Ethics of the everyday: using values transparency software to explore values based decision making in healthcare

Newcombe, Diane
Seedhouse, David
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Master of Health Science
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Auckland University of Technology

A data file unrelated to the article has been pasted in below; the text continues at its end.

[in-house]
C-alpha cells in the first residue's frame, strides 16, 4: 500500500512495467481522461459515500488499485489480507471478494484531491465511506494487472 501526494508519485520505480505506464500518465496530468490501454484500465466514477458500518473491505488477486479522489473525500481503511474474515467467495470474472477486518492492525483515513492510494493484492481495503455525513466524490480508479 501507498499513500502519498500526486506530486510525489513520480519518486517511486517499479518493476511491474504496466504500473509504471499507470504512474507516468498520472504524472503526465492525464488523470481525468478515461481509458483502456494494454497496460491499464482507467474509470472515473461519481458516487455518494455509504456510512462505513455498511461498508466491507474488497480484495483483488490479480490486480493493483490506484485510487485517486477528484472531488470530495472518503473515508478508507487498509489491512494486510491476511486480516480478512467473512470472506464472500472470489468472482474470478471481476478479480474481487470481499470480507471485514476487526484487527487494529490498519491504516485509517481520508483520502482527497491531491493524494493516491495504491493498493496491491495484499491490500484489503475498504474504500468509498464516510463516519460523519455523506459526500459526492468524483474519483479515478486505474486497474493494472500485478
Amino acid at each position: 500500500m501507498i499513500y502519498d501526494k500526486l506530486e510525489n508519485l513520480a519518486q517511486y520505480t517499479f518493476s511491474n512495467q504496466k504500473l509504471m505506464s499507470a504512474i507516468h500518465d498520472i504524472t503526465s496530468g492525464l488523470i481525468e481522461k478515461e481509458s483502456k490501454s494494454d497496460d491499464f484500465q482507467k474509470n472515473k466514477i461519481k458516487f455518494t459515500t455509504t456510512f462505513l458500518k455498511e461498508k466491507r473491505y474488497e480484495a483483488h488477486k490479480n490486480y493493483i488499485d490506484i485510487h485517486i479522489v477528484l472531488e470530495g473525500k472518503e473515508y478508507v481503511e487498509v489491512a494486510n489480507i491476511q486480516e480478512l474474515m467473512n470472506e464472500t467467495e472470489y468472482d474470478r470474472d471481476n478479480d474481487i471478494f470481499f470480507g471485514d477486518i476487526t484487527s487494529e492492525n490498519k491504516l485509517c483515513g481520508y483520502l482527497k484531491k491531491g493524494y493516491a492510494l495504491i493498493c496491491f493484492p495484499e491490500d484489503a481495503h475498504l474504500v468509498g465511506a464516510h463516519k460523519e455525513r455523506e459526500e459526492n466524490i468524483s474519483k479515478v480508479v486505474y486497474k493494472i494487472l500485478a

This dissertation presents discussion and analysis on values based decision making, based on a small pilot study using values transparency software, the Values Exchange, (2005). The intent is to contribute to knowledge about the essence and purpose of values based decision making and the role of values in healthcare. The literature was explored using key statements from Seedhouse (1998; 2001; 2005a), which guided exploration and discussion of the moral context of health, ethical analysis of moral issues, and the role of values and evidence in decision making. The approach, though naturalistic in philosophy, used mixed methods of data gathering, in a concurrent nested design, thus reflecting the tenet underpinning the subject of values based decision making, which is the explicit use of both values and evidence. Occupational Therapists were used as a case group to deliberate on a scenario using the process of ethical analysis afforded by the values transparency software. Fifteen community occupational therapists participated in the study. Each participant completed a pre-participation questionnaire to ascertain their views on ethically challenging situations, their understandings of ethical practice, and their expectations of participating. Next, each participant deliberated over a challenging scenario. This involved logging onto the Values Exchange secure website which had been set up for the purpose and completing ethical deliberation of the situation using the software to guide analysis. Post participation questionnaires were completed after participation using the Values Exchange with a view to noting change in views regarding ethical practice and also to assessing their experience of participating in the study. Participants’ responses were analysed using quantitative reports, which indicated trends of value-selection, and theming of the qualitative material. Views from the preparticipation and post-participation questionnaires were analysed using frequency tables and theming. Analysis also included participants’ views on using the software, information from questionnaires which they completed before and after participating, and synthesis from the literature review. The results showed disagreement among the participants regarding the course of action which the scenario proposed, and variation within the groups agreeing or disagreeing as to the case participants made to build their argument. The question of risk to the client was seen as the cause of most variation in decision making. As had been found in previous studies, for example, Barnitt and Partridge (1997), participants described the tension between practicing in a client centred way and a way that limits perceived harm to the client. A key finding arising from this study is that decision making by participants was values-based, and that in this study the software enabled that decision making to be transparent. This supports the view argued in the literature that values should be visible in decision making and part of the evidence in healthcare Haynes (2002). In addition the therapists’ deliberations highlighted a key issue, also noted in the occupational therapy literature, of the tension experienced by therapists between wanting to be client centred and achieving it when client goals conflict with therapist’s goals or recommendations. Therapists’ views on using the software are incorporated with recommendations for its future uses and other recommendations suggest strategies for practically improving the visibility of values in health care decision making. A case study methodology could well suit future exploration into the values behind decision making, and a further future study should be a philosophical analysis of therapists’ and clients’ perception of risk.

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